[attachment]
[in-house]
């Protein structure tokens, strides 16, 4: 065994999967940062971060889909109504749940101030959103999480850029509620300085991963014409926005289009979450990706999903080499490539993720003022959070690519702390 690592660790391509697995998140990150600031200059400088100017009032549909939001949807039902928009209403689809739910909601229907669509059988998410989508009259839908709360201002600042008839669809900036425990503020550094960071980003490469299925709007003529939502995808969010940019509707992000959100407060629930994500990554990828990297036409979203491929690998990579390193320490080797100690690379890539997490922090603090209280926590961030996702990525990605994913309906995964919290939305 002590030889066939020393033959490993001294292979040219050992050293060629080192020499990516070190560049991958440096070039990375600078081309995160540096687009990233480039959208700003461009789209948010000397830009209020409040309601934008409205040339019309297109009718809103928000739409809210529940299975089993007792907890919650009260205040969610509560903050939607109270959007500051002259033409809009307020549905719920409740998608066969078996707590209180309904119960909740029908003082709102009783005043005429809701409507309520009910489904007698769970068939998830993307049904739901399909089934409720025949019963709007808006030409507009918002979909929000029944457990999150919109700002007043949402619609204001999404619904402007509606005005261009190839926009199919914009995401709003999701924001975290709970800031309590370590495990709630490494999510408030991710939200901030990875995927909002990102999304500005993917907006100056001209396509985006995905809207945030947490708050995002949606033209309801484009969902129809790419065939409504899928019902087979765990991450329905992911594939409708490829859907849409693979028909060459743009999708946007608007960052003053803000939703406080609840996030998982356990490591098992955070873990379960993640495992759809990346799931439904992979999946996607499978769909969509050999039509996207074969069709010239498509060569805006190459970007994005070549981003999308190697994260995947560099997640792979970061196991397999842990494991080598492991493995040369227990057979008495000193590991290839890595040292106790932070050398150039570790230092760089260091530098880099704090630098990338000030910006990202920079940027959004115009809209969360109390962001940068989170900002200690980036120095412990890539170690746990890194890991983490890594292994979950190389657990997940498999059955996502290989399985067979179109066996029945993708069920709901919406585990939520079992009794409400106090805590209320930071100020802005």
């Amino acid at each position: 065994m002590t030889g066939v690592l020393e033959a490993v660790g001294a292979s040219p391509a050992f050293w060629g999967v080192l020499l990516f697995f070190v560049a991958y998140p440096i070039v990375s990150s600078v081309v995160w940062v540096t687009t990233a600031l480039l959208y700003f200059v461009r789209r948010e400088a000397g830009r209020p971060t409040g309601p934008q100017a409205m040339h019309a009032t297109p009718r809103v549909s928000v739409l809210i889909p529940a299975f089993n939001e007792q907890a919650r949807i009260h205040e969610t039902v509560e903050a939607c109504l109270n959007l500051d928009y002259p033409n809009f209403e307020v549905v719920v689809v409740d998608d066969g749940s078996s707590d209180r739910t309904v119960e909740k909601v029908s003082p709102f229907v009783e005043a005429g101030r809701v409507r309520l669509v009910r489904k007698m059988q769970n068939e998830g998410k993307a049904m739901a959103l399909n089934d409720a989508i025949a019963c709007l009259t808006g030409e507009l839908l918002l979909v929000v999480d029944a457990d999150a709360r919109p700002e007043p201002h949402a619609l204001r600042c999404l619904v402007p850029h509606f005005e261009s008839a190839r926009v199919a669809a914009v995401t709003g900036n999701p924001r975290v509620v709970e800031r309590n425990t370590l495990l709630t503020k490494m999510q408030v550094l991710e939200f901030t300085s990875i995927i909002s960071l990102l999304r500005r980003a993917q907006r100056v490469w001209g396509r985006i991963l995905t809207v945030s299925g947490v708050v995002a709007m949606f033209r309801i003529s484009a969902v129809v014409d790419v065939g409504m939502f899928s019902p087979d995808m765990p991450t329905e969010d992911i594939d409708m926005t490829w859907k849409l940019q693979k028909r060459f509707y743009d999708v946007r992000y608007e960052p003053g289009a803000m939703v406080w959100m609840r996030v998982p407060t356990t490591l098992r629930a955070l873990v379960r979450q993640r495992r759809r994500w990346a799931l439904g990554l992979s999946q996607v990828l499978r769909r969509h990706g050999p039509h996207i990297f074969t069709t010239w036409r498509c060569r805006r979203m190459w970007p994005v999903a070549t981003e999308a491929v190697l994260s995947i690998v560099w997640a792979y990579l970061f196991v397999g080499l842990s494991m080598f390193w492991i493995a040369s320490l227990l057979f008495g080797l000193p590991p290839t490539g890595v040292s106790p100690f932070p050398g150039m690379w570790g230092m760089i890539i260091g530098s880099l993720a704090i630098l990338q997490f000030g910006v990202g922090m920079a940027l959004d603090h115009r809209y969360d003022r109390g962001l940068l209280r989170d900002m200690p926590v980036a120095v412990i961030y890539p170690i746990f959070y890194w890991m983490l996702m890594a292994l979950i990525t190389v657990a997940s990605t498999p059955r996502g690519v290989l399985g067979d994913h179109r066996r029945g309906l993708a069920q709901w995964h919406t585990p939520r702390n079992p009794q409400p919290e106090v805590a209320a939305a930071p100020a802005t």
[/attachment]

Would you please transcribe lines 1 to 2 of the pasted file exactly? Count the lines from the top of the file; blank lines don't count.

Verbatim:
[in-house]
């Protein structure tokens, strides 16, 4: 065994999967940062971060889909109504749940101030959103999480850029509620300085991963014409926005289009979450990706999903080499490539993720003022959070690519702390 690592660790391509697995998140990150600031200059400088100017009032549909939001949807039902928009209403689809739910909601229907669509059988998410989508009259839908709360201002600042008839669809900036425990503020550094960071980003490469299925709007003529939502995808969010940019509707992000959100407060629930994500990554990828990297036409979203491929690998990579390193320490080797100690690379890539997490922090603090209280926590961030996702990525990605994913309906995964919290939305 002590030889066939020393033959490993001294292979040219050992050293060629080192020499990516070190560049991958440096070039990375600078081309995160540096687009990233480039959208700003461009789209948010000397830009209020409040309601934008409205040339019309297109009718809103928000739409809210529940299975089993007792907890919650009260205040969610509560903050939607109270959007500051002259033409809009307020549905719920409740998608066969078996707590209180309904119960909740029908003082709102009783005043005429809701409507309520009910489904007698769970068939998830993307049904739901399909089934409720025949019963709007808006030409507009918002979909929000029944457990999150919109700002007043949402619609204001999404619904402007509606005005261009190839926009199919914009995401709003999701924001975290709970800031309590370590495990709630490494999510408030991710939200901030990875995927909002990102999304500005993917907006100056001209396509985006995905809207945030947490708050995002949606033209309801484009969902129809790419065939409504899928019902087979765990991450329905992911594939409708490829859907849409693979028909060459743009999708946007608007960052003053803000939703406080609840996030998982356990490591098992955070873990379960993640495992759809990346799931439904992979999946996607499978769909969509050999039509996207074969069709010239498509060569805006190459970007994005070549981003999308190697994260995947560099997640792979970061196991397999842990494991080598492991493995040369227990057979008495000193590991290839890595040292106790932070050398150039570790230092760089260091530098880099704090630098990338000030910006990202920079940027959004115009809209969360109390962001940068989170900002200690980036120095412990890539170690746990890194890991983490890594292994979950190389657990997940498999059955996502290989399985067979179109066996029945993708069920709901919406585990939520079992009794409400106090805590209320930071100020802005």